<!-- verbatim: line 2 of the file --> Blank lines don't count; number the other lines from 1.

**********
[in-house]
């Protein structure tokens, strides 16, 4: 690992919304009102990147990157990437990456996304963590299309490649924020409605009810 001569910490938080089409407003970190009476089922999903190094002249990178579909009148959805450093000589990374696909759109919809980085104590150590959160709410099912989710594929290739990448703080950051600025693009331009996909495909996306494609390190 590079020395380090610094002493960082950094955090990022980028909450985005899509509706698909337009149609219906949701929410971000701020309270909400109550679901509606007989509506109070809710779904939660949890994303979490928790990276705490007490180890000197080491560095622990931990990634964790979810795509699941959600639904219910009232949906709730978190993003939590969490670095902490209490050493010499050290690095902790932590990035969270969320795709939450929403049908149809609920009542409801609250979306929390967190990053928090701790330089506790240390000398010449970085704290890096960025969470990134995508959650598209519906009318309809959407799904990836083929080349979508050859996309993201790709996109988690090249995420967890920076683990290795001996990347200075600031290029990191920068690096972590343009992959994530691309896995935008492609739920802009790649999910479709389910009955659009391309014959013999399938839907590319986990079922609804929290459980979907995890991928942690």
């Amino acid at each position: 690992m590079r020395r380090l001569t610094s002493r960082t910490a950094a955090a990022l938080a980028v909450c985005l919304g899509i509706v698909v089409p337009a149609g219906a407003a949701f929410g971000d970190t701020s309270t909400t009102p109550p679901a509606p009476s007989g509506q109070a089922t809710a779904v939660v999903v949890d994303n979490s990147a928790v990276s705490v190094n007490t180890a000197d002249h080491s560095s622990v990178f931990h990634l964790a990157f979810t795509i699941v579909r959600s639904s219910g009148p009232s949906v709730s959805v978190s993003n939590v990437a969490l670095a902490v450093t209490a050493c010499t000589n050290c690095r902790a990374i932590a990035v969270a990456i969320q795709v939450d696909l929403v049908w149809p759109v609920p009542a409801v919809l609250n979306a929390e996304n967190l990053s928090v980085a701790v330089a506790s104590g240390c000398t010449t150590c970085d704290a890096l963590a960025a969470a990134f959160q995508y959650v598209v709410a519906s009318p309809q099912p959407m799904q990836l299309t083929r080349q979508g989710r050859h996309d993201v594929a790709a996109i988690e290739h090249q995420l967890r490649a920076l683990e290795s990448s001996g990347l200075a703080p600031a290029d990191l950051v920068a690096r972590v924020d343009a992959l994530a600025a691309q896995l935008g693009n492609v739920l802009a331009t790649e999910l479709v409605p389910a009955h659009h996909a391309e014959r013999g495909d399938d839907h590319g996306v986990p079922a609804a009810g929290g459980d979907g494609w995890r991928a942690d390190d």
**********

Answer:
């Protein structure tokens, strides 16, 4: 690992919304009102990147990157990437990456996304963590299309490649924020409605009810 001569910490938080089409407003970190009476089922999903190094002249990178579909009148959805450093000589990374696909759109919809980085104590150590959160709410099912989710594929290739990448703080950051600025693009331009996909495909996306494609390190 590079020395380090610094002493960082950094955090990022980028909450985005899509509706698909337009149609219906949701929410971000701020309270909400109550679901509606007989509506109070809710779904939660949890994303979490928790990276705490007490180890000197080491560095622990931990990634964790979810795509699941959600639904219910009232949906709730978190993003939590969490670095902490209490050493010499050290690095902790932590990035969270969320795709939450929403049908149809609920009542409801609250979306929390967190990053928090701790330089506790240390000398010449970085704290890096960025969470990134995508959650598209519906009318309809959407799904990836083929080349979508050859996309993201790709996109988690090249995420967890920076683990290795001996990347200075600031290029990191920068690096972590343009992959994530691309896995935008492609739920802009790649999910479709389910009955659009391309014959013999399938839907590319986990079922609804929290459980979907995890991928942690």